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Dramatising the syllabus -

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Sydney University academic Robyn Ewing is leading a celebrity backed push to have drama used as a
learning tool across many disciplines.

Transcript

LEIGH SALES, PRESENTER: There's a new push to integrate drama right across the school curriculum
instead of as a stand-alone subject, and one of Australia's most famous actresses is at the
campaign's forefront. Cate Blanchett has joined forces with a Sydney University academic to run a
drama program in schools to help teachers find their inner thespian and students improve their
literacy. Natasha Johnson reports.

NATASHA JOHNSON, REPORTER: At Haberfield Public School in Sydney's inner-west, this is how you'd
expect to see children to learn about literacy. And this is how they learn when there's drama in
the classroom.

It might look chaotic, but these Year Three children are acting out characters they've created,
inspired by the book they're studying called The Lost Thing.

But this is not a drama class, it's an English lesson in which drama is being used as a teaching
tool as part of an innovative program to integrate drama across the school curriculum to improve
learning.

ROBYN EWING, EDUCATION, SYDNEY UNI.: We have significant numbers of children who become disengaged,
especially in the middle years of schooling. It's been demonstrated over and over again that
actually getting into the action, engaging children in their own learning instead of being taught
to or taught at makes a huge difference.

NATASHA JOHNSON: Building on 15 years' work interweaving education and the arts, Sydney University
academic Robyn Ewing has now joined forces with the Sydney Theatre Company, headed by director
Andrew Upton and his wife actor Cate Blanchett who visited Haberfield to see the program in action.

CATE BLANCHETT, SYDNEY THEATRE COMPANY: If you can bring a book alive, if you can ignite a sense of
wonderment in a child's education, then that is something that will just ...

ANDREW UPTON, SYDNEY THEATRE COMPANY: Stay forever.

CATE BLANCHETT: Yeah. I mean, it's a bushfire and a productive bushfire for that child. And I think
that that is - if we can impart that in any way, I mean, I think it's - we have a responsibility to
do so.

NATASHA JOHNSON: The program is aimed at the teachers, not the students and employs professional
actors to work alongside teachers over seven weeks, training them in how to use dramatic techniques
to better engage their children in learning.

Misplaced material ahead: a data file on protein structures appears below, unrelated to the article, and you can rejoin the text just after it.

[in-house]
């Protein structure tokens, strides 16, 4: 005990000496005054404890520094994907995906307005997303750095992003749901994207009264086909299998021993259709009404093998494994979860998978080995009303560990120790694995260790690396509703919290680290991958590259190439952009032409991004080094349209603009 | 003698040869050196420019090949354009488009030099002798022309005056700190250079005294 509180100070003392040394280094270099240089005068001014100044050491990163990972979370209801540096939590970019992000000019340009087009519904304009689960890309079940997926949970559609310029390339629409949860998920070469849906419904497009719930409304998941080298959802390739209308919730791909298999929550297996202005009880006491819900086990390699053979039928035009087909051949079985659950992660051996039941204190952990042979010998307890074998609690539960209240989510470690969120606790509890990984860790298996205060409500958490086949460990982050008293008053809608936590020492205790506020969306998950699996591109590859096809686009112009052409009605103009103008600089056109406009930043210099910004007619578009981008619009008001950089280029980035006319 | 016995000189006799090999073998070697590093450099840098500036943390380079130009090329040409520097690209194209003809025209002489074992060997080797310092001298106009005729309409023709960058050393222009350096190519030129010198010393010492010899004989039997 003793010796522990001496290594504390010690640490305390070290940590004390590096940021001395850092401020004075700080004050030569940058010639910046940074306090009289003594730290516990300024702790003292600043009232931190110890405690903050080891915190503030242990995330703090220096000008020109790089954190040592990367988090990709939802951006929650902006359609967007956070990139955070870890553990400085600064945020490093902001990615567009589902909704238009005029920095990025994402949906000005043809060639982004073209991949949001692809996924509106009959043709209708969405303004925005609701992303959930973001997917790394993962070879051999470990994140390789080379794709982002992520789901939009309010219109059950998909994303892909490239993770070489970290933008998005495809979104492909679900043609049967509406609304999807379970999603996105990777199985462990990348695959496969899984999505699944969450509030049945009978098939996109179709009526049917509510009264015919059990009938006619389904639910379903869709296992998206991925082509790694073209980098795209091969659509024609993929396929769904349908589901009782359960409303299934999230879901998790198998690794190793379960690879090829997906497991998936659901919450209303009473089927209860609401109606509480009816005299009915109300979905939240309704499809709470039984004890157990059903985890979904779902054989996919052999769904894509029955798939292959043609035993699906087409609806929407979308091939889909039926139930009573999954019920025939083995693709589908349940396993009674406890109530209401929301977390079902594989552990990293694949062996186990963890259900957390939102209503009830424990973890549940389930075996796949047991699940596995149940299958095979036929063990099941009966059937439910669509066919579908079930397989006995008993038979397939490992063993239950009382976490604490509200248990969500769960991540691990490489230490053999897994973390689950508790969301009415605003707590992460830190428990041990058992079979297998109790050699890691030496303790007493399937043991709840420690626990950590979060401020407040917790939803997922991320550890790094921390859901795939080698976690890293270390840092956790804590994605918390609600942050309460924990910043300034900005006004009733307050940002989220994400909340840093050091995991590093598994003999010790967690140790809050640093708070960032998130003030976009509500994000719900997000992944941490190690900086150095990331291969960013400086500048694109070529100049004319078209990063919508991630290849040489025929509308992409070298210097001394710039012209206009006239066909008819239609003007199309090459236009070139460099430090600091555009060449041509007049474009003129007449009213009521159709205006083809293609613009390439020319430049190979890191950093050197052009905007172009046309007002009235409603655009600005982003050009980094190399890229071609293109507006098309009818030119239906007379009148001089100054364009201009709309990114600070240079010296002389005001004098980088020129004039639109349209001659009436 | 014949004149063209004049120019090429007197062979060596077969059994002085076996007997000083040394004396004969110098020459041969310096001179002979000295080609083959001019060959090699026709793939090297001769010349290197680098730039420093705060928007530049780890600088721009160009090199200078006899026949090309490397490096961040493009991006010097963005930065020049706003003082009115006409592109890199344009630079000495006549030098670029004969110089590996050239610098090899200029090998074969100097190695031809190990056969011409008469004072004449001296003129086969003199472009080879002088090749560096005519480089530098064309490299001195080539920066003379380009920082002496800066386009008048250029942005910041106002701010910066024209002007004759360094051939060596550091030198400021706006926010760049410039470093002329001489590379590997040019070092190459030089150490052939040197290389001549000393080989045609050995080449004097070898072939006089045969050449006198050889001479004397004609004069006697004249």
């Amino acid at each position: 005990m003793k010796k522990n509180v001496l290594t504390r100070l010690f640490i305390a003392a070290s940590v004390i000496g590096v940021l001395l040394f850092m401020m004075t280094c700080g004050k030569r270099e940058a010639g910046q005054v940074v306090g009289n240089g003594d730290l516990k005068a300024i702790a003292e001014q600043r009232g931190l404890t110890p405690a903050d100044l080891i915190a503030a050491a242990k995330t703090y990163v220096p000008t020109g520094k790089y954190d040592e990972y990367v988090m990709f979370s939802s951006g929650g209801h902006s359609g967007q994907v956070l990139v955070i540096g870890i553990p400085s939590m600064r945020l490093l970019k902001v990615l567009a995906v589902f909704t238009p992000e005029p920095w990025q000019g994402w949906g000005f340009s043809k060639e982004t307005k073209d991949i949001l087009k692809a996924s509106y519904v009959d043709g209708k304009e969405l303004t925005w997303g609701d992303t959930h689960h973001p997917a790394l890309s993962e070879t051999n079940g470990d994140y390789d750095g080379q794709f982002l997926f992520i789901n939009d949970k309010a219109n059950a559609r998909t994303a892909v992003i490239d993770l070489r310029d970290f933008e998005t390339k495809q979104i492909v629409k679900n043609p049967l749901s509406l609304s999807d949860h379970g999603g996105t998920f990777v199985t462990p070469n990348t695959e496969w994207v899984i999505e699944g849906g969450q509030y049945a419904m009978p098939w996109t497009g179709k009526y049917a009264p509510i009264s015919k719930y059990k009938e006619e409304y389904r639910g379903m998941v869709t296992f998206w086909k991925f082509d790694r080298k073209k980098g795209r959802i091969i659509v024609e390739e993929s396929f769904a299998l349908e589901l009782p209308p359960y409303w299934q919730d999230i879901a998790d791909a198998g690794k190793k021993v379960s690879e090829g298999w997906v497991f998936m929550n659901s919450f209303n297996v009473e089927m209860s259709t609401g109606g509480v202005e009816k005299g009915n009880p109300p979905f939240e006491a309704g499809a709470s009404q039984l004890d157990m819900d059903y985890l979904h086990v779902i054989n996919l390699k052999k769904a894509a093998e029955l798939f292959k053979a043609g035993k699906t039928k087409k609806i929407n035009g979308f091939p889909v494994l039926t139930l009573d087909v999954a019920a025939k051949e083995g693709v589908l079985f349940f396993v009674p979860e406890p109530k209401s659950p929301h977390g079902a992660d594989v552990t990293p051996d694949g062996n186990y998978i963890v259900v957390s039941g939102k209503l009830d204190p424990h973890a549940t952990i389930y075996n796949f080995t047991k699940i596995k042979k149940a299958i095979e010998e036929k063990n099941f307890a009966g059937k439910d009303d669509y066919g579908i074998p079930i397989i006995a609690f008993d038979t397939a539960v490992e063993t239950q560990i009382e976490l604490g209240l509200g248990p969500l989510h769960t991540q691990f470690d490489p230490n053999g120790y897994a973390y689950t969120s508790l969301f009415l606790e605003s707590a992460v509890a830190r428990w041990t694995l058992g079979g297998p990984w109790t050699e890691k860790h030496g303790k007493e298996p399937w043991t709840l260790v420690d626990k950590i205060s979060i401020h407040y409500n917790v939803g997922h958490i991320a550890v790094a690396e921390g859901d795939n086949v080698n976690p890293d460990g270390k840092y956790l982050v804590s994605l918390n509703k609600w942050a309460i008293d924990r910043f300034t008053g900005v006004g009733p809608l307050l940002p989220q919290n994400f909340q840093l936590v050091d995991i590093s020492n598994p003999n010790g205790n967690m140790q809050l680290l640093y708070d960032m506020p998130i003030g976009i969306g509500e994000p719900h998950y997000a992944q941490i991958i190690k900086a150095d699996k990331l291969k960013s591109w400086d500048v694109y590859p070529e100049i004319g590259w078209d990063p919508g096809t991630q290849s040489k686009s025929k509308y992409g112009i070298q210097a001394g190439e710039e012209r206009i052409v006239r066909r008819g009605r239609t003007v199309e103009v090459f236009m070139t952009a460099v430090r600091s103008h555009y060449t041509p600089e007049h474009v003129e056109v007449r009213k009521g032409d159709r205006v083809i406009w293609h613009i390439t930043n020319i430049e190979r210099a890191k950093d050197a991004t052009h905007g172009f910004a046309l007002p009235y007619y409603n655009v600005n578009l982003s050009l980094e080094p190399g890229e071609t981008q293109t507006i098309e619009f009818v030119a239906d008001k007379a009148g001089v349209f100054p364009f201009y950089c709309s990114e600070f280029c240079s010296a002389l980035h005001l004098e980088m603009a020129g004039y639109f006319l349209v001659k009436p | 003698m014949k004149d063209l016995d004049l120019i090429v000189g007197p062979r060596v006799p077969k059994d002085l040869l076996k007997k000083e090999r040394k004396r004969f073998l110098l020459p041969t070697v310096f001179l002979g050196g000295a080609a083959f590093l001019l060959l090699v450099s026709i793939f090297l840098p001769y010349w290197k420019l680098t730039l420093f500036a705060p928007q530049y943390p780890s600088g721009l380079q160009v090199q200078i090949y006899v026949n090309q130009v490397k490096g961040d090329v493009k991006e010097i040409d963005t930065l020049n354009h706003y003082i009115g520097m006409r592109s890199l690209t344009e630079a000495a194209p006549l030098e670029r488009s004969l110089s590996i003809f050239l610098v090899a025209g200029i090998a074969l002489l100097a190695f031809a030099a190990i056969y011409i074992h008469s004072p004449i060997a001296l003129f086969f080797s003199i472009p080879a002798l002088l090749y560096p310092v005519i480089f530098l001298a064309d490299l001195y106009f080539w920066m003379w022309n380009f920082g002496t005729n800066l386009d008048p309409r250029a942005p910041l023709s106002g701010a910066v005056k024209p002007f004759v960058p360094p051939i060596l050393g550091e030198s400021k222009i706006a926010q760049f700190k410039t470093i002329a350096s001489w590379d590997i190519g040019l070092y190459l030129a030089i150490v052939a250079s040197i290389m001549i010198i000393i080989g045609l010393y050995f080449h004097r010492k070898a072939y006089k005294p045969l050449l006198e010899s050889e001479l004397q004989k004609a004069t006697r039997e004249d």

CATE BLANCHETT: Becoming parents made us revisit our own sense of our own primary school education,
...

ANDREW UPTON: Yeah.

CATE BLANCHETT: ... and we were very influenced by the theatre and education programs. We have two
in primary school, and you realise how different children are and the way they don't always learn
in a conventional way. And it's often a left-of-field approach that will open up the important
questions that are going to develop that child's personality and their love of learning.

NATASHA JOHNSON: Ben Wood has enjoyed screen success in television shows like Underbelly, All
Saints and the odd commercial. In between acting gigs he's employed to help teachers like Katie
McLennan find her inner performer.

BEN WOOD, ACTOR: The first week or two, they don't really know what to do. They kind of sit there
and they watch you. But there are these great moments when they jump in and they take over and you
get a lotta satisfaction out of that.

KATIE MCLENNAN, TEACHER: It's been quite confronting, and the first couple of lessons I was quite
reserved, but as we've gone along and I've got more confidence and more skills, I've definitely got
in there, gone for it with the children and just had as much fun as them, really.

NATASHA JOHNSON: The program was piloted in five Sydney schools in 2009 and has grown to 18 in
three years, all reporting it's helped boost children's confidence and literacy.

KATIE MCLENNAN: The engagement in the subsequent literacy activities has been really significant.
They - because they're connecting the literacy with the fun of the drama activity that they've just
had, they're automatically more engaged in doing work on it.

ALISTAIR MACDONALD, STUDENT: They're really fun and you get to do anything you want and say
anything you want and you can act it out and move your body. Like, when you're in normal class, you
just have to sit there and do your work.

VIVECA TANG, STUDENT: After the drama lessons, I'm thinking more about the books and the story and
the characters.

NATASHA JOHNSON: Provided free to schools and funded largely by donations to the STC, the program's
results are being evaluated by Sydney University with the hope it can be extended across the
curriculum and the country.

ANDREW UPTON: The big vision of course would be that we could then impart that knowledge to all the
other state theatre companies and they could link up with a university in their city.

ROBYN EWING: Drama can have a similar impact in social studies or in history, in geography, in
maths, science, etc. You only have to look at the engagement of the children to see that's the kind
of learning we want across the primary curriculum.